Steven Hill, author of Europe’s Promise: Why the European Way Is the Best Hope in an Insecure Age, says the model remains strong. He sees Greece’s problems as growing not from overly generous benefits but low tax receipts—Greece has a pervasive culture of income and assets being hidden at tax time.
“Countries like Germany, France, Sweden and the Netherlands show that it’s possible to strike the right balance between taxes and government spending, providing sufficient support for your people without stifling businesses or crippling the economy,” he says.
Other analysts see the current turmoil as inevitably pushing countries all over Europe to rethink whether they can afford such an array of social services. Faced with mounting government debt, slow economic growth and new competition from the rising economies of Asia, many had already been tinkering with the system.
“They can no longer continue with the hefty pensions, with the big safety net,” says Scheherazade S. Rehman, director of the European Union Research Center at George Washington University. “Europe is going to be under new pressure down the road to loosen the social contract.”
But that will not happen easily. In Britain, for instance, all major political parties firmly support the country’s National Health Service. The French government was forced in 2006 to back off from a plan to give employers more leeway in dismissing new hires.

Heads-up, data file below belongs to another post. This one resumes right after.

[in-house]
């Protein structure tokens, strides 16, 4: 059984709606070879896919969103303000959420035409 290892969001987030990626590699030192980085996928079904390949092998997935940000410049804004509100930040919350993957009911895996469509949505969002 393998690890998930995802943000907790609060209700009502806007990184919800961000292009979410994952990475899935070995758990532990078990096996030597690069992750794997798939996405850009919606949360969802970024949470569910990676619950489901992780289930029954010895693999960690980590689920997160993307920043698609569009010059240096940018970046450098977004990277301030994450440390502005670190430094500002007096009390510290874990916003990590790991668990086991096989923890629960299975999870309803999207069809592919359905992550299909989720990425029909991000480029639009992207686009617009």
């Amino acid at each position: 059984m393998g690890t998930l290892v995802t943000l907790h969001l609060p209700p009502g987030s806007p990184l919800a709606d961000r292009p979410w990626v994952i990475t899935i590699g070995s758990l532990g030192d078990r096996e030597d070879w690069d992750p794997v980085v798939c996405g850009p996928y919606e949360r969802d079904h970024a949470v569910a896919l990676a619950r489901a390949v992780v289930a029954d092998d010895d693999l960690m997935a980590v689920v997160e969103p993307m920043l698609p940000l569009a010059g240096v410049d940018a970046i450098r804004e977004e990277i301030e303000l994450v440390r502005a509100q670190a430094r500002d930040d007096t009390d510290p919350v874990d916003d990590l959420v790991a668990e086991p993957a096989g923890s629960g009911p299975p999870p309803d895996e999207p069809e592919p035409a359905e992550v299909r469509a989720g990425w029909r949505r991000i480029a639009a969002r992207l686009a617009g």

There is often intergenerational solidarity on this issue. Older people want to keep the benefits, younger people want to get them. Rehman says the view of working Europeans is, “This was promised to us. We’re entitled to it. How can we live without it?” They direct their anger at the government, not at older people whose benefits have helped run up the debt.
Rehman predicts an eventual compromise: Europe will shed some services to move toward the American market-based model, while America will move toward Europe with such steps as the recently enacted health care law.
Though the European crunch is in general bad news for Americans—extreme scenarios have it triggering a whole new round of global collapse—there may be silver linings.
The downward pressure on dollar interest rates—caused as investors sell euros and buy dollars for investment here—has affected the yields of savings, but it is also making mortgages cheaper and could facilitate the start-up of local businesses.
And with the fall of the euro, you can vacation in Europe for less: Travelers stepping off airplanes in European cities can now get a euro for about $1.25, compared with about $1.50 last November.
John Burgess, a former reporter and editor at the Washington Post, is an associate editor at the AARP Bulletin.